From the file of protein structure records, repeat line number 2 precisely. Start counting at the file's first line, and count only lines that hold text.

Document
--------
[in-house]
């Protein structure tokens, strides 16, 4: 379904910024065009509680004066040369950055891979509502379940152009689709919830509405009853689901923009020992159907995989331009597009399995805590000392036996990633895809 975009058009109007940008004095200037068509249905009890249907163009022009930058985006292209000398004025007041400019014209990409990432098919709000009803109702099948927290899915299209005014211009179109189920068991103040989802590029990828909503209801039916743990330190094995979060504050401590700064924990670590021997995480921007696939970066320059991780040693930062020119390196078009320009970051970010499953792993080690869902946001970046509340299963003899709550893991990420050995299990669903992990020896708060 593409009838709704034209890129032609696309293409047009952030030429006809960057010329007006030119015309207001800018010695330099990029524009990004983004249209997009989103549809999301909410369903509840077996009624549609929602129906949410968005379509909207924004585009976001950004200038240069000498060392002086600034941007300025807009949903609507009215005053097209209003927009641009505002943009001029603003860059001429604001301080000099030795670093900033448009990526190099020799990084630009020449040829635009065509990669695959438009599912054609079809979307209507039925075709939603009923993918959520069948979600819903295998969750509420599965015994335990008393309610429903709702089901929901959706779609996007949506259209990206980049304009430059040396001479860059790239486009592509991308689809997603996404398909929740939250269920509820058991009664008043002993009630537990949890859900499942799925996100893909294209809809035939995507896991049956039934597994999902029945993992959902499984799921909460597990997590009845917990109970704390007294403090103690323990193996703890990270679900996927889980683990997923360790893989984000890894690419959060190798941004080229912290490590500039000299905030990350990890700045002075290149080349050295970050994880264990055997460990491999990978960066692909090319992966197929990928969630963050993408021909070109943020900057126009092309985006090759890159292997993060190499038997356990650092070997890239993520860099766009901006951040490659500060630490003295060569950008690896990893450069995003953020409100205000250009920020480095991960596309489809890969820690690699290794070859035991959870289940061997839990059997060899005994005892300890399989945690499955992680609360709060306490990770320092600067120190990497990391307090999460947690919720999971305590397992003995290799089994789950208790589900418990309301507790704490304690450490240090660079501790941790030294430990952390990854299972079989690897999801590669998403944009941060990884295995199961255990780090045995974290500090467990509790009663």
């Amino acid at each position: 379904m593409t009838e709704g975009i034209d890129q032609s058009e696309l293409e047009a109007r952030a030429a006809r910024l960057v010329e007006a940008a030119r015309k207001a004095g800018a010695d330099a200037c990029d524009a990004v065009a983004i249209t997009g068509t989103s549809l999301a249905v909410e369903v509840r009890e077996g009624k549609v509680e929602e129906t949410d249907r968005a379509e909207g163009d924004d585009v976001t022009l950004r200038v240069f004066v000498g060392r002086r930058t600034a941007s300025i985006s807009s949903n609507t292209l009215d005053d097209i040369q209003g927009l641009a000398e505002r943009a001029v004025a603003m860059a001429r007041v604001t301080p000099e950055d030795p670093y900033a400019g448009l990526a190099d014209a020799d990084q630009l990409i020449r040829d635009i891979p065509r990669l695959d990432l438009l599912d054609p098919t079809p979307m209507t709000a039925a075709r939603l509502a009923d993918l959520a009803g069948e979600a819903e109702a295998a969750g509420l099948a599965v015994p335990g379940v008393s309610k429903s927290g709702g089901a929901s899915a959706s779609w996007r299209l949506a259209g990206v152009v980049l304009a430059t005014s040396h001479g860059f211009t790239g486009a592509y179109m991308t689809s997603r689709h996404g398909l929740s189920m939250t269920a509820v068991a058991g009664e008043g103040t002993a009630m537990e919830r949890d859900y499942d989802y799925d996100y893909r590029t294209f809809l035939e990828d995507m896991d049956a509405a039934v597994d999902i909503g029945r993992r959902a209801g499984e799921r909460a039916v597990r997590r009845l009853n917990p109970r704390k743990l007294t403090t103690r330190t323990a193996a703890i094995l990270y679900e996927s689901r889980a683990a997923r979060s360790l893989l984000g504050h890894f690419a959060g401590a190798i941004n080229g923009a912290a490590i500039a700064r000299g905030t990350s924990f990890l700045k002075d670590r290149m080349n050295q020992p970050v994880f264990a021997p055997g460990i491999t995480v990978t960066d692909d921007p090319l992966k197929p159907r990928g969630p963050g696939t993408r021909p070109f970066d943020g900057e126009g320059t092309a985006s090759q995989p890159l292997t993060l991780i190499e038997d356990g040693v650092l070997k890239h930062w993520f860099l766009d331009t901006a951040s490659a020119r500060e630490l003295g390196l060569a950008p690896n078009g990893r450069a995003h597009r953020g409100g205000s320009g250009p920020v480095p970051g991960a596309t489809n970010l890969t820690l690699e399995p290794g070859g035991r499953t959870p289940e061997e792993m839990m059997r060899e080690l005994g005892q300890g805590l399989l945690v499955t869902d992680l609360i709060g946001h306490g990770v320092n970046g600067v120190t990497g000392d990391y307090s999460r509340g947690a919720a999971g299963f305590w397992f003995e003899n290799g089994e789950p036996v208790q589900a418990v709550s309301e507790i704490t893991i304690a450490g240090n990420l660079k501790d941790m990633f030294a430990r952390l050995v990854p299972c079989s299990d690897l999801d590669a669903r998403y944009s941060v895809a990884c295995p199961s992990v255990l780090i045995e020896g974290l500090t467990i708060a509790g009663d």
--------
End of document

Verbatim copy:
């Protein structure tokens, strides 16, 4: 379904910024065009509680004066040369950055891979509502379940152009689709919830509405009853689901923009020992159907995989331009597009399995805590000392036996990633895809 975009058009109007940008004095200037068509249905009890249907163009022009930058985006292209000398004025007041400019014209990409990432098919709000009803109702099948927290899915299209005014211009179109189920068991103040989802590029990828909503209801039916743990330190094995979060504050401590700064924990670590021997995480921007696939970066320059991780040693930062020119390196078009320009970051970010499953792993080690869902946001970046509340299963003899709550893991990420050995299990669903992990020896708060 593409009838709704034209890129032609696309293409047009952030030429006809960057010329007006030119015309207001800018010695330099990029524009990004983004249209997009989103549809999301909410369903509840077996009624549609929602129906949410968005379509909207924004585009976001950004200038240069000498060392002086600034941007300025807009949903609507009215005053097209209003927009641009505002943009001029603003860059001429604001301080000099030795670093900033448009990526190099020799990084630009020449040829635009065509990669695959438009599912054609079809979307209507039925075709939603009923993918959520069948979600819903295998969750509420599965015994335990008393309610429903709702089901929901959706779609996007949506259209990206980049304009430059040396001479860059790239486009592509991308689809997603996404398909929740939250269920509820058991009664008043002993009630537990949890859900499942799925996100893909294209809809035939995507896991049956039934597994999902029945993992959902499984799921909460597990997590009845917990109970704390007294403090103690323990193996703890990270679900996927889980683990997923360790893989984000890894690419959060190798941004080229912290490590500039000299905030990350990890700045002075290149080349050295970050994880264990055997460990491999990978960066692909090319992966197929990928969630963050993408021909070109943020900057126009092309985006090759890159292997993060190499038997356990650092070997890239993520860099766009901006951040490659500060630490003295060569950008690896990893450069995003953020409100205000250009920020480095991960596309489809890969820690690699290794070859035991959870289940061997839990059997060899005994005892300890399989945690499955992680609360709060306490990770320092600067120190990497990391307090999460947690919720999971305590397992003995290799089994789950208790589900418990309301507790704490304690450490240090660079501790941790030294430990952390990854299972079989690897999801590669998403944009941060990884295995199961255990780090045995974290500090467990509790009663």